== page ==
Lionbridge and H.I.G. Middle Market LLC (“HIG”) were sued by TransPerfect Global, Inc. (“TPG”) in an underlying action alleging counts under the “Misappropriation of Trade Secrets under the Defend Trade Secrets Act (acquisition of trade secrets by improper means, unauthorized disclosure of trade secrets, and injunctive relief), 18 U.S.C. § 1836 et seq. (Counts I-III); Violation of the Computer Fraud and Abuse Act (exceeding authorized access and injunctive relief), 18 U.S.C. § 1030(g) (Counts IV and V)(fraud); Misappropriation of Trade Secrets under State Law (Count VI); Unfair Competition and Trade Secrets under State Law (Count VII); Unjust Enrichment (against Lionbridge only) (Count VIII); Breach of Contract (against HIG only) (Count IX); and Fraud (Count X).”  Id. at *2. 

Valley Forge agreed to defend Lionbridge under a reservation of rights but denied additional insured status for HIG.  However, when Lionbridge retained two expensive law firms to defend each company (HIG and Lionbridge) separately, VF argued that it had no obligation to provide a defense to HIG, that it had no obligation to pay for two law firms, and that one firm’s rates were unreasonably high.

Lionbridge argued that the policy’s “[p]ersonal and advertising injury” was triggered for the advertising offenses of (1) “[o]ral or written publication, in any manner, of material that slanders or libels a person or organization or disparages a person's or organization's goods, products or services” and (2) “[t]he use of another's advertising idea in your advertisement.” Id.  “Advertisement” was defined as “a notice that is broadcast or published to the general public or specific market segments about your goods, products or services for the purpose of attracting customers or supporters.”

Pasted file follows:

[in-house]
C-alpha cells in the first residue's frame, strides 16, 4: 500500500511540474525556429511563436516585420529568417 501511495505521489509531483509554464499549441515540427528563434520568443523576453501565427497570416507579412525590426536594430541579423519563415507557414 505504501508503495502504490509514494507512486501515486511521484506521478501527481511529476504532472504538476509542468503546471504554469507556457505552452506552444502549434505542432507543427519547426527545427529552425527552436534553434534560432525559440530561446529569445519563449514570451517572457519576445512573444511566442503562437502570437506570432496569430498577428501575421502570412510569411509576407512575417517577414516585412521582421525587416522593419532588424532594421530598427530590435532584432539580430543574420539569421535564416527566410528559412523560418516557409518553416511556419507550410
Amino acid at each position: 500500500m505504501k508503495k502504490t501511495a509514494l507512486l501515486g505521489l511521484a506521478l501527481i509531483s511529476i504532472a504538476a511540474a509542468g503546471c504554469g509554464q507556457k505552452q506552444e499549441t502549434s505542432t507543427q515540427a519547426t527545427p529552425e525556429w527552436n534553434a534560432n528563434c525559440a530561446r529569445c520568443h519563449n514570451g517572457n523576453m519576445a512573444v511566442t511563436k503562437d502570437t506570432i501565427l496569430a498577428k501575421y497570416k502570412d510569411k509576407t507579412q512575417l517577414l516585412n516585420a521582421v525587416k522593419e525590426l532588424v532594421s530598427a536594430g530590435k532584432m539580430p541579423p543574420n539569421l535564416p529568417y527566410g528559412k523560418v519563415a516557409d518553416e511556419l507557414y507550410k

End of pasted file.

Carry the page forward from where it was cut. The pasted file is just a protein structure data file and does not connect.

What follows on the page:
The court issued summary judgment in favor of VF, holding that while the allegations in the complaint need not “specifically and unequivocally make out a claim within the coverage, they must at least be reasonably susceptible of an interpretation that states or roughly sketches” one of those claims.

TPG alleged that HIG was engaged in a scheme to take over both TPG and Lionbridge to become the world’s largest translation service provider.  TPG had two co-founders; one who sought to dissolve and sell TPG at auction, which was approved, and one who sought to purchase TPG during the auction. 

TPG alleged that its cofounder was succeeding in bidding process when HIG engaged in shill bidding to obtain TPG’s confidential information.  Specifically, HIG knew that at each stage of bidding, bidders who were not considered that serious received little information and the more “serious” the bids got at each stage of the bidding process, the more information that the bidder obtained about the company.    

HIG allegedly engaged in shill bidding to drive the price up, and obtaining “critical information about TPG's sales models, marketing strategies, unique cost and pricing structures, compensation models, commission schedules, and customer and vendor relationships and contracts” during the process.  Id. at *2. TPG also alleged that “[d]uring the auction, Lionbridge sales people falsely told TPG's customers that Lionbridge was purchasing TPG” and that they should “contract with Lionbridge directly before the sale; misrepresented the nature of the cofounders lawsuit; [and] introduced doubt regarding the stability of TPG for the purpose of damaging TPG and advantaging Lionbridge.” Id.

According to the court, neither general statements about a business nor statements of opinion were sufficient to carry the burden of satisfying the offense.  The court was unconvinced that allegations even roughly sketched out the offense of Slander, Libel or Disparagement of Good Products or Services,  It held that Libel and Disparagement were not applicable because Lionbridge failed to identify any allegations of written statements or of statements regarding TPG's goods, products or services. Slander, according to the Court, was not at issue because  Lionbridge did not point to any allegations by TPG of harm related to false or misleading statements and the like.  Id at *5.